Students put to the test

By Kristen Russo


Eleven teams of high school students huddled in clusters around computer screens Friday making decisions that would determine the fate of a company.

They were competing in the Junior Achievement’s Titan Business Challenge at Youngstown State University’s Williamson College of Business Administration.

In the competition, students ran a virtual company through a computer program called JA Titan 3.0.

In the program, which is available for practice on the JA website, students must make decisions about product pricing, marketing, research and development and company leadership.

Participants included students from American Spirit Academy, Boardman High School, Choffin Career & Technical Center, Poland Seminary High School and Struthers High School.

“This is teaching them the workings of a business and how to make everyday decisions in running a business,” said Michelle Merkel, president of Junior Achievement of Mahoning Valley, Inc.

With three students to a team, the teams were divided into three separate games, called industries, with three or four teams competing in each industry.

During the competition, teams adjusted their business strategies to deal with market changes such as recessions or expansions.

Each team was assigned a professional business mentor to assist them in the first two rounds, which included a practice round and a qualifying round.

Scoring was based on a performance index that measured each team’s retained earnings, demand potential, productivity, market share and growth.

In each industry, the two teams with the highest scores in the qualifying round competed in a final round for $1,500 in scholarship money, or $500 for each team member.

Each member of the second- and third-place teams received $100 and $50 savings bonds, respectively.

There was a consolation round for the teams that didn’t make it to the final round; the winning team in that round received $25 gift certificates for each team member.

Keary Iarussi, a senior at Struthers High School and member of the first-place team, said he and his team members had practiced for about a week before the competition.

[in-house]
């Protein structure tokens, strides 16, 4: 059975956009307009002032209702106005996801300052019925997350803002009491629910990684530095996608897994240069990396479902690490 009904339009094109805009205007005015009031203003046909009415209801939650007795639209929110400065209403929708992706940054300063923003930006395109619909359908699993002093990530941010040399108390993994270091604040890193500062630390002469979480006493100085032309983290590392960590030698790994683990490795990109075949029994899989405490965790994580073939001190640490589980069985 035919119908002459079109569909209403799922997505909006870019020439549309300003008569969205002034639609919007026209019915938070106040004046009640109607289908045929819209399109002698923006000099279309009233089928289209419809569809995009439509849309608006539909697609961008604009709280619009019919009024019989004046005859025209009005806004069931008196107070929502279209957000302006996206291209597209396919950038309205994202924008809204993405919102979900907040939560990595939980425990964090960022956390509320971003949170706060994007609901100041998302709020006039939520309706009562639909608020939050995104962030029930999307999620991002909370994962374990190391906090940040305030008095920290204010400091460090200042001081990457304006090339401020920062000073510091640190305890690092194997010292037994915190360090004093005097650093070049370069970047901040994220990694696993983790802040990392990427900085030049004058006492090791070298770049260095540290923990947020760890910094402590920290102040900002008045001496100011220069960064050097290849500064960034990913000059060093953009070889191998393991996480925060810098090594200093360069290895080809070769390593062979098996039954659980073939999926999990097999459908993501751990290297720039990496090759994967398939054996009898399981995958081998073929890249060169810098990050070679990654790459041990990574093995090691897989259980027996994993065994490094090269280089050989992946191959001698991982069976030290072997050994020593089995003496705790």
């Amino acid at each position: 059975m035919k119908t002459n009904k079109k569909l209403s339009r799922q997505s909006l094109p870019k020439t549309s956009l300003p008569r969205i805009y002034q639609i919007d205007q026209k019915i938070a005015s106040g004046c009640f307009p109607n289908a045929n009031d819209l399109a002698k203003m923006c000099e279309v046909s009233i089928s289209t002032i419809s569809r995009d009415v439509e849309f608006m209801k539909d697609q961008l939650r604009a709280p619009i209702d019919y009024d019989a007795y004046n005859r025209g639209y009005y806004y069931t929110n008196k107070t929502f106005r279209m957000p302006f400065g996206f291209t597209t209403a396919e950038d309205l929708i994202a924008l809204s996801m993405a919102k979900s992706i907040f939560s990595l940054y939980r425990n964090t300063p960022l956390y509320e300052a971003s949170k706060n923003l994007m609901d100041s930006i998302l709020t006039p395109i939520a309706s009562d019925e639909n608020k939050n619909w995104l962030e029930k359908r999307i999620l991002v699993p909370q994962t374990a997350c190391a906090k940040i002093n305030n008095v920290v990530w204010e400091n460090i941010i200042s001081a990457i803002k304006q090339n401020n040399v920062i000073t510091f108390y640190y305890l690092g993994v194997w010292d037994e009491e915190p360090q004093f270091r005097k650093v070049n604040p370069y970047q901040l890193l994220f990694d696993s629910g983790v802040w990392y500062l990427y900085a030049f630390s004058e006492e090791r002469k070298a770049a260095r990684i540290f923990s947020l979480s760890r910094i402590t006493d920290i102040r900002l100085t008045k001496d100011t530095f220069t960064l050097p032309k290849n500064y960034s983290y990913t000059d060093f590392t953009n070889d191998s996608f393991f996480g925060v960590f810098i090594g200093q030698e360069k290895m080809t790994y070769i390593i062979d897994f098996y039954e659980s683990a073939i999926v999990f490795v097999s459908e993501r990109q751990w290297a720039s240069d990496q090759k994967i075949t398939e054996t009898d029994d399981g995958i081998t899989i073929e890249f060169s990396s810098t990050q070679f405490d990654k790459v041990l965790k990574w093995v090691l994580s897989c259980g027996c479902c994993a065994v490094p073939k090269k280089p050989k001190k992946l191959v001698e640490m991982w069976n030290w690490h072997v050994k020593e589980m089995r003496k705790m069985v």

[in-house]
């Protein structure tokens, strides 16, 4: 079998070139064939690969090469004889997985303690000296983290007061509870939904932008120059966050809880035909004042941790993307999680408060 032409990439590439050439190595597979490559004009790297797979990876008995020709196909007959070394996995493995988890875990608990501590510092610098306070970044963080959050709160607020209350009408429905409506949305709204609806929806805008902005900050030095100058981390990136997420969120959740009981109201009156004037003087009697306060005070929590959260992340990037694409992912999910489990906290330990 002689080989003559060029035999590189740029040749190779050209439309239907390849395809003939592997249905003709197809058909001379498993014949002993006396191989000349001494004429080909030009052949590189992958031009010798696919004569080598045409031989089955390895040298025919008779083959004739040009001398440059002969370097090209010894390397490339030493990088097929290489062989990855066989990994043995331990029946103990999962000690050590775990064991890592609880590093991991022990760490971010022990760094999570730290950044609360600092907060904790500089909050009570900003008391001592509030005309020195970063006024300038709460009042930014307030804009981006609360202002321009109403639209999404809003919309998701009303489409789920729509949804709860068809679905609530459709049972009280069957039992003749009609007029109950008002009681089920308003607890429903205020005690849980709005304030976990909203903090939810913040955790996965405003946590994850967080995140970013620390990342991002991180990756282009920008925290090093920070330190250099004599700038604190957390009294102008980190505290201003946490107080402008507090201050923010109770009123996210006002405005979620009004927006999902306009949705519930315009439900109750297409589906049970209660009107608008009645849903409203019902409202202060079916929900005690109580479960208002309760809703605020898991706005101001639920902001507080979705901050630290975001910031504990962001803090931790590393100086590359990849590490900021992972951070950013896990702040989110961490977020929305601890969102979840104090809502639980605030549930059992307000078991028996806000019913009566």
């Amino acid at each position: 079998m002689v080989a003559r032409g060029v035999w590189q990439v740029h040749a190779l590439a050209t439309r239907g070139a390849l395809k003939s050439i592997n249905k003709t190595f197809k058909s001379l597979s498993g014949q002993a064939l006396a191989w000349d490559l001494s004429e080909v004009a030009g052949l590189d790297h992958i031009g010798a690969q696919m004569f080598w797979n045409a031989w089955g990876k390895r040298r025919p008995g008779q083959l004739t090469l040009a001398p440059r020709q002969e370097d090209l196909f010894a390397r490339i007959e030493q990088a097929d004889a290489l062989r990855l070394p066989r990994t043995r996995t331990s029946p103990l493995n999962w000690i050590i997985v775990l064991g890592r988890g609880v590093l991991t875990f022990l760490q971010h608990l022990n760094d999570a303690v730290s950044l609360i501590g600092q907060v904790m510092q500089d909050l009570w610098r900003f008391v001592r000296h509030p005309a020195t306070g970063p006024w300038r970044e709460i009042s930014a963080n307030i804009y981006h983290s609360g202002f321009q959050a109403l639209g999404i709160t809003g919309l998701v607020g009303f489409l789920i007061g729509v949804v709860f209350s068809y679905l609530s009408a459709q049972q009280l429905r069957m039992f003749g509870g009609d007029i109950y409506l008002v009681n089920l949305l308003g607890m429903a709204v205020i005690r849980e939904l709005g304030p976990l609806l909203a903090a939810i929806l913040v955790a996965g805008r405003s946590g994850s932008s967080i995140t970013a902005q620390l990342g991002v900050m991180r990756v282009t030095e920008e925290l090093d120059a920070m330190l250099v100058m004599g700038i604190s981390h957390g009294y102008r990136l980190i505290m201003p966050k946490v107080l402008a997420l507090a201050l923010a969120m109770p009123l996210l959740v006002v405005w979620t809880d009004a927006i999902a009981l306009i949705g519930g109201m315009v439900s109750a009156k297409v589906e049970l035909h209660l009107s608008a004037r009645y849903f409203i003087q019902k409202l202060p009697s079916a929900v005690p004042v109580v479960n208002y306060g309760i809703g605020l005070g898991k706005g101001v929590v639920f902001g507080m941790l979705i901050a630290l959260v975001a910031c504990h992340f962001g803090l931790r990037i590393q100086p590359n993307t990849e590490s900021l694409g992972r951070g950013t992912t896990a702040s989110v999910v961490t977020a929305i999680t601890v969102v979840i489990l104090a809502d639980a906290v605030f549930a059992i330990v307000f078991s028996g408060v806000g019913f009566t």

Iarussi’s team also included Tim Rauschenbach and Adam Ryczaj, both seniors at Struthers High School.

“I think we learned a lot,” Iarussi said. “We all are involved in extracurricular activities, so it was nice to come here and compete and, of course, to win $500 scholarships.”

Shavonte Chester, a senior at Choffin Career & Technical Center, was a member of the team that won the consolation round.

She said her team had been in last place before winning the consolation round.

“[The competition] helped me to understand marketing better,” Chester said.

“This is a good program. I’m glad I did it,” she said.

Teammate Tyra Willingham, also a senior at Choffin, agreed.

“I enjoyed myself. I learned how to market. I learned how to manage my money and how to create a business plan,” Willingham said.

Professional mentors for the event were: Jim Aeppli of JPMorgan Chase, Heather Chunn of YSU University Development, Leslie Crook of ComDoc, BJ Duckworth of Coca-Cola Refreshments, Ken English of Citizens Financial Group and Charter One, Eric Folsom of Compco, Carl Foote of Aflac, Chris Jaskiewicz of Valley Electrical Consolidated, Inc., Derrick McDowell of Wardrobe Brand Clothing, Ed Rumble of Jet Stream International Inc., Colleen Scott of Home Savings and Loan, Kim Stillwagon of Associated School Employees Credit Union and Nayef Zarrour of Drund.

The event was sponsored by the Williamson College of Business Administration, Falcon Foundry and the Home Savings and Loan Charitable Foundation.

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